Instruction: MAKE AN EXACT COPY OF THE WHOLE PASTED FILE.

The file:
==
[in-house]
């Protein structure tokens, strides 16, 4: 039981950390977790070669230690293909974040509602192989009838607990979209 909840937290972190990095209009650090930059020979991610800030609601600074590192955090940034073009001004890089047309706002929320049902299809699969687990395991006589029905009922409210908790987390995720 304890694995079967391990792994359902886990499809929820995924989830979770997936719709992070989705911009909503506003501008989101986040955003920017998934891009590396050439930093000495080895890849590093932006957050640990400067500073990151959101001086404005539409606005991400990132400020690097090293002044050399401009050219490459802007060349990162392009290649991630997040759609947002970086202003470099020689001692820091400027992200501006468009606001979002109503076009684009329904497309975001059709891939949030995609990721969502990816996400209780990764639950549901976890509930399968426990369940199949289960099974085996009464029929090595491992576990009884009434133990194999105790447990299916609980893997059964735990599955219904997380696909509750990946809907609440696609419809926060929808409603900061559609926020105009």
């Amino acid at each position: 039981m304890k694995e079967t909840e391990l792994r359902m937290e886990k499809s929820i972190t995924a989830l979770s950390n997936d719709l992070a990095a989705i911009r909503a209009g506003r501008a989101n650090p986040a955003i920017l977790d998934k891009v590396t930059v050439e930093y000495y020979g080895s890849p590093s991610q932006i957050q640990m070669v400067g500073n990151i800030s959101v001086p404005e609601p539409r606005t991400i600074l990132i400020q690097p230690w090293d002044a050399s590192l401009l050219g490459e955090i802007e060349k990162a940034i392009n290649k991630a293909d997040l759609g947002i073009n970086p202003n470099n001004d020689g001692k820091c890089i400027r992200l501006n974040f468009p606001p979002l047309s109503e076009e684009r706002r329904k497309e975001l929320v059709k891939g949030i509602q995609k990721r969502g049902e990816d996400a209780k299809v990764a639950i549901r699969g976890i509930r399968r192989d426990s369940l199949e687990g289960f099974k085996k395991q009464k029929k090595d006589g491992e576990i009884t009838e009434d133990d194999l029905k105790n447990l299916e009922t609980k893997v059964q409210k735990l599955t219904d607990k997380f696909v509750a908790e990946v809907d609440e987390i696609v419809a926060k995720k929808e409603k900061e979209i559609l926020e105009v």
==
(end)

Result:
[in-house]
């Protein structure tokens, strides 16, 4: 039981950390977790070669230690293909974040509602192989009838607990979209 909840937290972190990095209009650090930059020979991610800030609601600074590192955090940034073009001004890089047309706002929320049902299809699969687990395991006589029905009922409210908790987390995720 304890694995079967391990792994359902886990499809929820995924989830979770997936719709992070989705911009909503506003501008989101986040955003920017998934891009590396050439930093000495080895890849590093932006957050640990400067500073990151959101001086404005539409606005991400990132400020690097090293002044050399401009050219490459802007060349990162392009290649991630997040759609947002970086202003470099020689001692820091400027992200501006468009606001979002109503076009684009329904497309975001059709891939949030995609990721969502990816996400209780990764639950549901976890509930399968426990369940199949289960099974085996009464029929090595491992576990009884009434133990194999105790447990299916609980893997059964735990599955219904997380696909509750990946809907609440696609419809926060929808409603900061559609926020105009």
């Amino acid at each position: 039981m304890k694995e079967t909840e391990l792994r359902m937290e886990k499809s929820i972190t995924a989830l979770s950390n997936d719709l992070a990095a989705i911009r909503a209009g506003r501008a989101n650090p986040a955003i920017l977790d998934k891009v590396t930059v050439e930093y000495y020979g080895s890849p590093s991610q932006i957050q640990m070669v400067g500073n990151i800030s959101v001086p404005e609601p539409r606005t991400i600074l990132i400020q690097p230690w090293d002044a050399s590192l401009l050219g490459e955090i802007e060349k990162a940034i392009n290649k991630a293909d997040l759609g947002i073009n970086p202003n470099n001004d020689g001692k820091c890089i400027r992200l501006n974040f468009p606001p979002l047309s109503e076009e684009r706002r329904k497309e975001l929320v059709k891939g949030i509602q995609k990721r969502g049902e990816d996400a209780k299809v990764a639950i549901r699969g976890i509930r399968r192989d426990s369940l199949e687990g289960f099974k085996k395991q009464k029929k090595d006589g491992e576990i009884t009838e009434d133990d194999l029905k105790n447990l299916e009922t609980k893997v059964q409210k735990l599955t219904d607990k997380f696909v509750a908790e990946v809907d609440e987390i696609v419809a926060k995720k929808e409603k900061e979209i559609l926020e105009v």